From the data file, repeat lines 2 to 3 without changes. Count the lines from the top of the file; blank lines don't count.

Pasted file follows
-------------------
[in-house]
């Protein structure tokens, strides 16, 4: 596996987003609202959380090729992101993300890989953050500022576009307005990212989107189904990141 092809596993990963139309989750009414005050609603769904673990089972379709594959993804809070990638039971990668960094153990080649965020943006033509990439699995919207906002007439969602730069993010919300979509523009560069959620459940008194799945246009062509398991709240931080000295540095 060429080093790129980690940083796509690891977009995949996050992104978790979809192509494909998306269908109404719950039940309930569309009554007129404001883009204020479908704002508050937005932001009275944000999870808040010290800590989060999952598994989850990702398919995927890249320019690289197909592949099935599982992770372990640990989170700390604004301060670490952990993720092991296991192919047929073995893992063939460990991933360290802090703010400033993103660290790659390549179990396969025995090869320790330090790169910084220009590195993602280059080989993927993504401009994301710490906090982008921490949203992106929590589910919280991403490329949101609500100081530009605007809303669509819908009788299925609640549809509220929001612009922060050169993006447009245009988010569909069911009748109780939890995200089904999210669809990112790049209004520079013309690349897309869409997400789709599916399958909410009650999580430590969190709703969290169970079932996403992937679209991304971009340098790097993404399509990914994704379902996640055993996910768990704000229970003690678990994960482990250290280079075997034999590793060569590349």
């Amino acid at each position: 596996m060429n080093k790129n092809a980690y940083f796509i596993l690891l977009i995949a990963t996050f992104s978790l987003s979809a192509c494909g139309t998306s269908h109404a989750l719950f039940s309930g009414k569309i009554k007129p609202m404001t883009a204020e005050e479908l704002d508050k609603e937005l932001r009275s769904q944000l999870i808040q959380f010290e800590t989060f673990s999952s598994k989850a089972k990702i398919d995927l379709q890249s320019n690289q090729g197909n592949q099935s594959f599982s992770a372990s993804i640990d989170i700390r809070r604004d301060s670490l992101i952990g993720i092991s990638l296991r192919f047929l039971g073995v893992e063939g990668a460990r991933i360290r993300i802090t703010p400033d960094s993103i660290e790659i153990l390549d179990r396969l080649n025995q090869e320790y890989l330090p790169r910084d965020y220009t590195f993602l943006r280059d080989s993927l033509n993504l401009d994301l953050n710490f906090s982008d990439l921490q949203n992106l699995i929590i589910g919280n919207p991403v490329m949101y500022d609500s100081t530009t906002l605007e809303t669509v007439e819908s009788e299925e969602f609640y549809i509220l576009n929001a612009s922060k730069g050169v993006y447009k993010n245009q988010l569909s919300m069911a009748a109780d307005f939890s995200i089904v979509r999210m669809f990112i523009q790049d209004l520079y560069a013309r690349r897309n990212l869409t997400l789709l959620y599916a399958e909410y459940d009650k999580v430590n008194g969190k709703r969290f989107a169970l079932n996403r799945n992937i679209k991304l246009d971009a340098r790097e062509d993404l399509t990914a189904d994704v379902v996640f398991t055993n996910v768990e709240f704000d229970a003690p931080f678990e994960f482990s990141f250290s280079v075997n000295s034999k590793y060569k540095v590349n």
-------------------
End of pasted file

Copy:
């Protein structure tokens, strides 16, 4: 596996987003609202959380090729992101993300890989953050500022576009307005990212989107189904990141 092809596993990963139309989750009414005050609603769904673990089972379709594959993804809070990638039971990668960094153990080649965020943006033509990439699995919207906002007439969602730069993010919300979509523009560069959620459940008194799945246009062509398991709240931080000295540095 060429080093790129980690940083796509690891977009995949996050992104978790979809192509494909998306269908109404719950039940309930569309009554007129404001883009204020479908704002508050937005932001009275944000999870808040010290800590989060999952598994989850990702398919995927890249320019690289197909592949099935599982992770372990640990989170700390604004301060670490952990993720092991296991192919047929073995893992063939460990991933360290802090703010400033993103660290790659390549179990396969025995090869320790330090790169910084220009590195993602280059080989993927993504401009994301710490906090982008921490949203992106929590589910919280991403490329949101609500100081530009605007809303669509819908009788299925609640549809509220929001612009922060050169993006447009245009988010569909069911009748109780939890995200089904999210669809990112790049209004520079013309690349897309869409997400789709599916399958909410009650999580430590969190709703969290169970079932996403992937679209991304971009340098790097993404399509990914994704379902996640055993996910768990704000229970003690678990994960482990250290280079075997034999590793060569590349």
């Amino acid at each position: 596996m060429n080093k790129n092809a980690y940083f796509i596993l690891l977009i995949a990963t996050f992104s978790l987003s979809a192509c494909g139309t998306s269908h109404a989750l719950f039940s309930g009414k569309i009554k007129p609202m404001t883009a204020e005050e479908l704002d508050k609603e937005l932001r009275s769904q944000l999870i808040q959380f010290e800590t989060f673990s999952s598994k989850a089972k990702i398919d995927l379709q890249s320019n690289q090729g197909n592949q099935s594959f599982s992770a372990s993804i640990d989170i700390r809070r604004d301060s670490l992101i952990g993720i092991s990638l296991r192919f047929l039971g073995v893992e063939g990668a460990r991933i360290r993300i802090t703010p400033d960094s993103i660290e790659i153990l390549d179990r396969l080649n025995q090869e320790y890989l330090p790169r910084d965020y220009t590195f993602l943006r280059d080989s993927l033509n993504l401009d994301l953050n710490f906090s982008d990439l921490q949203n992106l699995i929590i589910g919280n919207p991403v490329m949101y500022d609500s100081t530009t906002l605007e809303t669509v007439e819908s009788e299925e969602f609640y549809i509220l576009n929001a612009s922060k730069g050169v993006y447009k993010n245009q988010l569909s919300m069911a009748a109780d307005f939890s995200i089904v979509r999210m669809f990112i523009q790049d209004l520079y560069a013309r690349r897309n990212l869409t997400l789709l959620y599916a399958e909410y459940d009650k999580v430590n008194g969190k709703r969290f989107a169970l079932n996403r799945n992937i679209k991304l246009d971009a340098r790097e062509d993404l399509t990914a189904d994704v379902v996640f398991t055993n996910v768990e709240f704000d229970a003690p931080f678990e994960f482990s990141f250290s280079v075997n000295s034999k590793y060569k540095v590349n």